De Kock gets it wrong
Australia's positive start to their innings could have ended early when Aaron Finch found himself stranded in his attempt to sneak a single at the end of the fourth over. Phillip Hughes had nudged JP Duminy behind square leg and was content to register a dot ball, but not Finch, who was halfway down the pitch by the time Hughes had even seen his partner run. Had Quinton de Kock picked up the ball on his first attempt, he would have run Finch out at the non-striker's end, but luckily for Australia he did not collect cleanly and allowed the batsman to get back in time.
De Kock gets it right
Glenn Maxwell was finding run-scoring laboured, and out of frustration he tried to muscle the sixth ball he faced over midwicket. The problem for Maxwell, though, was that it was a Dale Steyn short ball and it needed more than just meat to be properly dispatched. Maxwell top-edged the ball straight up and Steyn wanted to finish the job himself. He called for the catch but de Kock had already done the same. Steyn trusted his wicketkeeper, and rightly so, as de Kock safely pouched the ball. De Kock's celebration was briefly curtailed when he was met with a snarl from Steyn, but it eventually gave way to a smile and some high-fives.
Saving the best for last
Mitchell Marsh collected 42 runs in sixes and saved his most sensational hit for last. Marsh proved he was the master of the straight shot by hitting Imran Tahir and Steyn back over their heads. He even managed to dispatch Steyn for three consecutive sixes for the first time in ODIs. But when Ryan McLaren abandoned the plan to fire it in full and slammed it short instead, Marsh targeted a different area. He latched on to the short ball and slapped it over midwicket, over the stands, over the rugby field next door, and out of sight.
Dive of the day
Although he was one half of Australia's most important partnership, Brad Haddin's contribution with the bat was just 11. However, he did something far more important in the field. Hashim Amla was fidgety throughout his innings and had moved across his stumps to play Marsh down to fine leg but could only manage an edge behind. Haddin stretched fully to his left and timed his move perfectly to take a superb one-handed catch.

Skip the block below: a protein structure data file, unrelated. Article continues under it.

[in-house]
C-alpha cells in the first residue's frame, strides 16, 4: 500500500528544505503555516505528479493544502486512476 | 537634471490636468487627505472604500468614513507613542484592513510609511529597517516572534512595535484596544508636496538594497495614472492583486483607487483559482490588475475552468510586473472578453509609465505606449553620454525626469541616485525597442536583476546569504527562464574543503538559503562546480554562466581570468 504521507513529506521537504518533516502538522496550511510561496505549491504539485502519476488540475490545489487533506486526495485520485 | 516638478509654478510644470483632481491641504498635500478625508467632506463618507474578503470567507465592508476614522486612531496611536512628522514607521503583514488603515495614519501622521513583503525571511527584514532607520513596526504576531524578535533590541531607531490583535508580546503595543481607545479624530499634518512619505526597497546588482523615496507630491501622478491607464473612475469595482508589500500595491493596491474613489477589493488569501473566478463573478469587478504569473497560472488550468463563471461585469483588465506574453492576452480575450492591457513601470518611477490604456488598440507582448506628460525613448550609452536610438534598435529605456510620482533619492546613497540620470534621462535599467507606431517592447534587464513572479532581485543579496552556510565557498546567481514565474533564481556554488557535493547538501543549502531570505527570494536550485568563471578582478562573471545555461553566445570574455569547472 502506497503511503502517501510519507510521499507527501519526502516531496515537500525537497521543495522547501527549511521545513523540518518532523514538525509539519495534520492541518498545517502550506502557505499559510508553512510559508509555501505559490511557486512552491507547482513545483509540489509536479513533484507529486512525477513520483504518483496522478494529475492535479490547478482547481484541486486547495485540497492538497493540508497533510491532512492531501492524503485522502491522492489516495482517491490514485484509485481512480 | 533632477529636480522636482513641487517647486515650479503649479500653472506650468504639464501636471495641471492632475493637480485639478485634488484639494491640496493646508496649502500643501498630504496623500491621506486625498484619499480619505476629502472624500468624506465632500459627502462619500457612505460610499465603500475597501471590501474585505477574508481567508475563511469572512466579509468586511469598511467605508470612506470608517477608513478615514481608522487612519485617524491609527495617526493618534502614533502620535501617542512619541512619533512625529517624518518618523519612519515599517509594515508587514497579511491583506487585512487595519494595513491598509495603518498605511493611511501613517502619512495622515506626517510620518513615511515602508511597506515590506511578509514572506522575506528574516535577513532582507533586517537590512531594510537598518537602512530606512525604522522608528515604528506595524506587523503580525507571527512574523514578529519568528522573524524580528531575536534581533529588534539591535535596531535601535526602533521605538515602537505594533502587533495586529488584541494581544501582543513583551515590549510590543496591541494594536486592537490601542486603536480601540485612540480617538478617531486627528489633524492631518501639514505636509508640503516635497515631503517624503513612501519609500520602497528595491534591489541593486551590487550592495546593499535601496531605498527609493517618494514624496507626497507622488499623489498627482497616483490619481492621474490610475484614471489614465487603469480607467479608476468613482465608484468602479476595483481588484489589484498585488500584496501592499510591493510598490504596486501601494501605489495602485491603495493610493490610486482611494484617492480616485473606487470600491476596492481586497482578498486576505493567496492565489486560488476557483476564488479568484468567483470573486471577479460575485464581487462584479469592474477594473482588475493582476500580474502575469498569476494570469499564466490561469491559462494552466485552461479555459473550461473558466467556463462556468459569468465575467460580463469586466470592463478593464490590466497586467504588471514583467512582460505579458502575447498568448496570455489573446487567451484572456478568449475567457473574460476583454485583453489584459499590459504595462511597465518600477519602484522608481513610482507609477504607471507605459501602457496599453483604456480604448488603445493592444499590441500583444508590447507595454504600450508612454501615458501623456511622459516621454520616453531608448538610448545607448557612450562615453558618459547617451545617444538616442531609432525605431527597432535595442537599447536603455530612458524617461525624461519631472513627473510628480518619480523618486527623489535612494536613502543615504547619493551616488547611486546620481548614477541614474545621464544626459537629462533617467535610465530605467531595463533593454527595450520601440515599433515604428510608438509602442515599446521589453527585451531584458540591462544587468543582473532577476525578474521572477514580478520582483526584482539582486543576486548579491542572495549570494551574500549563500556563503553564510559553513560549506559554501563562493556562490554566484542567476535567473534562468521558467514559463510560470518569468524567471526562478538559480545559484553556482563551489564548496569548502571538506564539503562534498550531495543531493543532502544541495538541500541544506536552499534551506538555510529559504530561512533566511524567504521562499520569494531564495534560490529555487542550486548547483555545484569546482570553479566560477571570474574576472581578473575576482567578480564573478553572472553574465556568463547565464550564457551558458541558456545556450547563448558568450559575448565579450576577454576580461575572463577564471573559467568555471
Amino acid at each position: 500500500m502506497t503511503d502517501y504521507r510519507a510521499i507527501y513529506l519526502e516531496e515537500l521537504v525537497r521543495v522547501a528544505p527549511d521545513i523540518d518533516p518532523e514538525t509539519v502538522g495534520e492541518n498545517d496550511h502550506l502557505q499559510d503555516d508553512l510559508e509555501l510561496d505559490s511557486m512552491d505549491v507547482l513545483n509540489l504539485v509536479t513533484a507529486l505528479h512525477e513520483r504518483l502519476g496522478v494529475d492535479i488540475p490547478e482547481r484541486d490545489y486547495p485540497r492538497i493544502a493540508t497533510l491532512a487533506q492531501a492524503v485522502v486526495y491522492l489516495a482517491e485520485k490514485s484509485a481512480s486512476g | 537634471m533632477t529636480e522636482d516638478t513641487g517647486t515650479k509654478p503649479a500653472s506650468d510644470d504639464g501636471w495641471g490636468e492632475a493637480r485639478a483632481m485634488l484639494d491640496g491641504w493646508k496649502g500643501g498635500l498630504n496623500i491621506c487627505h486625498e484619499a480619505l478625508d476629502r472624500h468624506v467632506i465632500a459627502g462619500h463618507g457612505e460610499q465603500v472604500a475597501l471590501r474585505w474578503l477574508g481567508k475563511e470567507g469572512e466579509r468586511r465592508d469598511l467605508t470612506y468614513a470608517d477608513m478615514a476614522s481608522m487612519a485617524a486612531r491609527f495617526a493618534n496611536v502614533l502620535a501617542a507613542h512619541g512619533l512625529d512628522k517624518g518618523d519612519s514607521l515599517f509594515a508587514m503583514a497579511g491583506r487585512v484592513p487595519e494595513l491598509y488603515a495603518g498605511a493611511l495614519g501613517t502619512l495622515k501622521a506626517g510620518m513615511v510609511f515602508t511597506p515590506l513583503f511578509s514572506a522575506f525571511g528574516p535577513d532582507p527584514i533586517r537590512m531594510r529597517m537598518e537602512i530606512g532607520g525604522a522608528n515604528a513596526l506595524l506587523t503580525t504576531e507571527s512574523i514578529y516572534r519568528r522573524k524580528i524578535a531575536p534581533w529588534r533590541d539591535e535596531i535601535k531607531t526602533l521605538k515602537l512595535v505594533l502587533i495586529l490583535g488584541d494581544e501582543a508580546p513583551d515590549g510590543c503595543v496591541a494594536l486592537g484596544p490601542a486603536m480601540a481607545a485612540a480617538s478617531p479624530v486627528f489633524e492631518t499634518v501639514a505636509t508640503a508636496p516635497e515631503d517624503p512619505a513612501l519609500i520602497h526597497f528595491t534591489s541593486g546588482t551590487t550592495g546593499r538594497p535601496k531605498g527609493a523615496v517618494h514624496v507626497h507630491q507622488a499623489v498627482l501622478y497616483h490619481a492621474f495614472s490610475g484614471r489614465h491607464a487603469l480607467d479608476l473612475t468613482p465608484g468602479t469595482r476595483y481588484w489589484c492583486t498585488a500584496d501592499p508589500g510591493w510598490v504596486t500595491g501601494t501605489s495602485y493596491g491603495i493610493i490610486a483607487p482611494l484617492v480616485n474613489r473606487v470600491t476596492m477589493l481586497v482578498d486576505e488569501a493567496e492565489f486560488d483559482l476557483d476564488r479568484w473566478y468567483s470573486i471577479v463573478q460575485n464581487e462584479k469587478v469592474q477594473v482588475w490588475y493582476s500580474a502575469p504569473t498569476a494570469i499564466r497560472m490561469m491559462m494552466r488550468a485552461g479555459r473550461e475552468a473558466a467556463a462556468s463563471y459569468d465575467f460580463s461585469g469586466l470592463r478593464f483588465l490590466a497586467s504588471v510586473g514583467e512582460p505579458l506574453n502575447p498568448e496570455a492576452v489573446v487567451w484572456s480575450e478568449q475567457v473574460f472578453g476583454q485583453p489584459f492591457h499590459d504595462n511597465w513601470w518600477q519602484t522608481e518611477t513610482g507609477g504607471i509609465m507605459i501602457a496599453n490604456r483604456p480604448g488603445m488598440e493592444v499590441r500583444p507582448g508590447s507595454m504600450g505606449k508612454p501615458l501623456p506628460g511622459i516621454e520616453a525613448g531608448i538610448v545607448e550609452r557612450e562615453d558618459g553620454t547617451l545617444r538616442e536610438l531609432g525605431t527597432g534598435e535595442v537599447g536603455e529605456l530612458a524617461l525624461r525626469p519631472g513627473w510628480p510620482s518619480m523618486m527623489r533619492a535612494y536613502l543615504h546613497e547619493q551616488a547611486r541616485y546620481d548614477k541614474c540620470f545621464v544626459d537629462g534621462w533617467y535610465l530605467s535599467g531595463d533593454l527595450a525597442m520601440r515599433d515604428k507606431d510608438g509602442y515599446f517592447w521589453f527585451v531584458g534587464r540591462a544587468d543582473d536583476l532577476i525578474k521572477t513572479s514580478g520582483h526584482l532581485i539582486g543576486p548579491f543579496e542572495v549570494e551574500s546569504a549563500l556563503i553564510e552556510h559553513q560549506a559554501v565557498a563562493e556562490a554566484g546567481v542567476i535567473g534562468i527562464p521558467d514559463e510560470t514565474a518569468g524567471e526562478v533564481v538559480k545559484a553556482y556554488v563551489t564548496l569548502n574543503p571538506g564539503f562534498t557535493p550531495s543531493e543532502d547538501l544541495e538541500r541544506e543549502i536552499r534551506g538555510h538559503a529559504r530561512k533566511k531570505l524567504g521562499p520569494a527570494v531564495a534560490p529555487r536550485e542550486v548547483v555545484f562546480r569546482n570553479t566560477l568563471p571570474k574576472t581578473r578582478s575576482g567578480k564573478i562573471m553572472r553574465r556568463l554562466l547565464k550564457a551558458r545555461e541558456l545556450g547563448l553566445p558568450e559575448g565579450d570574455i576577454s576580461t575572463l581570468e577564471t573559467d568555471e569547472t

Throw of the day
Steven Smith is fast gaining a reputation as a man whose arm should not be chanced by batsmen. He proved that again when Steyn unwittingly decided to take him on. Steyn was concentrating on passing the strike to du Plessis as often as he could, and after punching the ball to mid-on, he tried to out-sprint the fielder. Smith had all three stumps to aim at and zeroed in on middle with such accuracy that he broke it. Steyn did not even wait for replays and kept jogging in the direction he started off in, because it would take him back to the changing room.
Comedy of errors
Four deliveries after giving a lesson on how to run someone out, the two teams conjured up the exact opposite. Du Plessis inside edged Johnson and was not quite sure where the ball went. But when he saw Aaron Phangiso moving towards him, he thought a run might be on. When he realised Haddin had closed in on the ball, du Plessis decided against the single and sent back Phangiso, who was two-thirds of the way down the pitch. A direct hit, or even someone backing up at the non-striker's end to break the stumps, would have dismissed a slow-moving Phangiso, but Australia had neither.
Mis-step of the day
Among the various unlucky ways to get out, hit-wickets rank fairly high on the list. Du Plessis had spent a large part of his innings batting outside his crease as he looked to take on the bowling, but went back to a Kane Richardson delivery that he was trying to hit through midwicket. Du Plessis made contact but just as he did, he stepped on the base of his off-stump and dislodged the bail to end his own innings, as well as South Africa's challenge.